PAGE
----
Nothing in Ken Burns's much-maligned, decade-old Official History of Jazz
caused as much umbrage as Branford Marsalis's remark that in the 70s jazz just kind of died; it just kind of went away for a while." As Nate Chinen chronicled several years ago in the Times
, the 70s have been lovingly, exhaustively chronicled in the jazz blogosphere, with the indispensable Destination: OUT
leading the way. This historical revisionism has been sorely needed—jazz didn't die during the '70s, but a whole lot of it was ignored and forgotten.
Many jazz musicians who came of age during the 70s did enter the annals, but usually outside of the mainstream. Chick Corea earned a lasting following not from extraordinary acoustic albums like Now He Sings, Now He Sobs, but from his fusion band, Return to Forever (which appealed to Deadheads and future Phish phans"). Avant-garde innovators like Anthony Braxton and Cecil Taylor played to a sophisticated niche in the 70s, which more or less followed them, impervious to trends. But mainstream players found a more hostile climate in the decade and were largely swept from the history books when Wynton and the Young Lions stormed the gates in the 80s.
The 69-year-old saxophonist and flautist Lew Tabackin, who played two riveting sets last Friday at Smalls, is an emblematic player of this lost generation—he came of age in the 70s and has waged his very successful career largely outside the jazz spotlight. I've known of Tabackin for a while—he was the longtime star soloist in his wife Toshiko Akiyoshi's big band—but I don't recall ever reading a review of one of his albums, seeing an article about him, or hearing another musician utter his name. In my ten years as a club-going jazz fan, last Friday was the first time I remember even entertaining the idea of seeing him.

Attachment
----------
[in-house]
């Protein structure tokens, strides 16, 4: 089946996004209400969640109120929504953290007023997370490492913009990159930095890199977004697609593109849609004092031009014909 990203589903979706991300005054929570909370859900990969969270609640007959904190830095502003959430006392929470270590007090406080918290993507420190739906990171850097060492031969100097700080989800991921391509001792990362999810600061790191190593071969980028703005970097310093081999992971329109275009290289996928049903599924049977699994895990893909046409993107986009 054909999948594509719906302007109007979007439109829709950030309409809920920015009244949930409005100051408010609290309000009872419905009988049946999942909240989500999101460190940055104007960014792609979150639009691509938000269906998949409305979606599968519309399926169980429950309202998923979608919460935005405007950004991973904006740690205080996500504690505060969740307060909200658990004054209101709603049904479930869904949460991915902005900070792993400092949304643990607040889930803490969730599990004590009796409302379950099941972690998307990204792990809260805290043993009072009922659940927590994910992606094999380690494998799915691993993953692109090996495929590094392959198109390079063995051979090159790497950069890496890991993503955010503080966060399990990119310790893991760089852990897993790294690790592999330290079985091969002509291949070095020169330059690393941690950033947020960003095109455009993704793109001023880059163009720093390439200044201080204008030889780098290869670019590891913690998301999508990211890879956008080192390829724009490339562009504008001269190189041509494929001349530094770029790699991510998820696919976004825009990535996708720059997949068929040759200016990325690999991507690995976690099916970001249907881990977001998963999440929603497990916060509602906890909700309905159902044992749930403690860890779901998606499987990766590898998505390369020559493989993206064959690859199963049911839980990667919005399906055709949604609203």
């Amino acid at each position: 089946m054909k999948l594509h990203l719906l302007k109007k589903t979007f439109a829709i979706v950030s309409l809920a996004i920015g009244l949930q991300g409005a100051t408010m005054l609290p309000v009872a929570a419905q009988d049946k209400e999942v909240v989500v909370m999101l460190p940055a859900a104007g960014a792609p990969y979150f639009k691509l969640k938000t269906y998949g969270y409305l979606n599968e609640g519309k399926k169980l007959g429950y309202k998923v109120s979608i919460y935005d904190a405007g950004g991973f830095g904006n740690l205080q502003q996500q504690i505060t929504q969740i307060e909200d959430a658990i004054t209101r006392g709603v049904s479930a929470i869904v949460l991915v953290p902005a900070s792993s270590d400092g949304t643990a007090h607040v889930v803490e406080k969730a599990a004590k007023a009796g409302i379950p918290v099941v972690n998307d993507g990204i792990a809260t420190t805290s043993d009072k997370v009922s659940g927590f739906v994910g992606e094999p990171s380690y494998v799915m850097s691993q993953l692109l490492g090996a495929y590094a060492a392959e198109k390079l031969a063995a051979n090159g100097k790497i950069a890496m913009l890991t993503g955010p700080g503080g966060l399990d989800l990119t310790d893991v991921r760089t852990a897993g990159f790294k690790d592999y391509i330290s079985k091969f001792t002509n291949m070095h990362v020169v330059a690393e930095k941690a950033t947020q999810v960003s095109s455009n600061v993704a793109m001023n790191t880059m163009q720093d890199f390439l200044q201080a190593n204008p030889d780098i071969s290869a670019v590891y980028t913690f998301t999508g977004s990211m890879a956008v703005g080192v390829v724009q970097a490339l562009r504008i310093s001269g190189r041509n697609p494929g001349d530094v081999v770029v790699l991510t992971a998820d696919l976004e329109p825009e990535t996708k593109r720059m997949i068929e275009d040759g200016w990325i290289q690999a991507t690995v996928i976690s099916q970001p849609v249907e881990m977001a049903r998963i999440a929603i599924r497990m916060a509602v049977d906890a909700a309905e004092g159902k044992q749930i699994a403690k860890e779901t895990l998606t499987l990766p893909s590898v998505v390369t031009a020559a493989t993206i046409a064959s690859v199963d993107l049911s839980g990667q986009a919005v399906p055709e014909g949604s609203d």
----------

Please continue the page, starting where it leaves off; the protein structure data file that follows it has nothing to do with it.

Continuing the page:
And, boy, could he play! Out in front of a pick-up trio of Phil Palombi and Bill Goodwin, Tabackin absolutely killed, channeling Sonny Rollins on tenor and an angry Japanese forest sprite on flute. Lately the sax trio has been re-imagined as a collective of equals, which can be thrilling (as in the work of Fly) or frustratingly diffuse. Playing that kind of jazz, though, demands a close working relationship with one's fellow musicians, and Tabackin only hired Palombi and Goodwin for a two-night gig. He needed to dominate; and he displayed the chops and dexterity of thought to make it a success. Ethan Iverson recently cited Smalls as the New York establishment most nourishing of the serious tradition of jazz as casual club music" and Tabackin's gig exemplified it: a bold improviser conquering standards and a few originals as capable accompanists backed him up. It's not the kind of music that starts revolutions; but it's what pumps the blood of jazz's everyday brilliance.
This story appears courtesy of Inverted Garden by Eric Benson.
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